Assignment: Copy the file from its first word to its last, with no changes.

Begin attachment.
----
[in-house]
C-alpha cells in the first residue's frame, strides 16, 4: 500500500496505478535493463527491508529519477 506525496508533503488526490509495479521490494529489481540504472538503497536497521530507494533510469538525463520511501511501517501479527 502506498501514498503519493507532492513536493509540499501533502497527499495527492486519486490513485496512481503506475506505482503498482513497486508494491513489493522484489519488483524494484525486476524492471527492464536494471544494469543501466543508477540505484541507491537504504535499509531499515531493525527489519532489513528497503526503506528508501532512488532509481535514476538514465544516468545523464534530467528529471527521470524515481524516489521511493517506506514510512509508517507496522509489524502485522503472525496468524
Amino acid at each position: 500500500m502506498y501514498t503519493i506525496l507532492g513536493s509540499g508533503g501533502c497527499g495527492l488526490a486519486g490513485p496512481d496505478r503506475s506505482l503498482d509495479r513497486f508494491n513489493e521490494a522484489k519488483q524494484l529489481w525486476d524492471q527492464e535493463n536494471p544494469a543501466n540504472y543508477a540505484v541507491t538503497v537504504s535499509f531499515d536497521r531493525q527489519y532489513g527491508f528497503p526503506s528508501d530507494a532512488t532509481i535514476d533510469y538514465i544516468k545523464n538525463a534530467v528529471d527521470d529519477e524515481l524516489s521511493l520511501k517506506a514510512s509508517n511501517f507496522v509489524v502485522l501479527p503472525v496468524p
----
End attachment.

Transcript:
[in-house]
C-alpha cells in the first residue's frame, strides 16, 4: 500500500496505478535493463527491508529519477 506525496508533503488526490509495479521490494529489481540504472538503497536497521530507494533510469538525463520511501511501517501479527 502506498501514498503519493507532492513536493509540499501533502497527499495527492486519486490513485496512481503506475506505482503498482513497486508494491513489493522484489519488483524494484525486476524492471527492464536494471544494469543501466543508477540505484541507491537504504535499509531499515531493525527489519532489513528497503526503506528508501532512488532509481535514476538514465544516468545523464534530467528529471527521470524515481524516489521511493517506506514510512509508517507496522509489524502485522503472525496468524
Amino acid at each position: 500500500m502506498y501514498t503519493i506525496l507532492g513536493s509540499g508533503g501533502c497527499g495527492l488526490a486519486g490513485p496512481d496505478r503506475s506505482l503498482d509495479r513497486f508494491n513489493e521490494a522484489k519488483q524494484l529489481w525486476d524492471q527492464e535493463n536494471p544494469a543501466n540504472y543508477a540505484v541507491t538503497v537504504s535499509f531499515d536497521r531493525q527489519y532489513g527491508f528497503p526503506s528508501d530507494a532512488t532509481i535514476d533510469y538514465i544516468k545523464n538525463a534530467v528529471d527521470d529519477e524515481l524516489s521511493l520511501k517506506a514510512s509508517n511501517f507496522v509489524v502485522l501479527p503472525v496468524p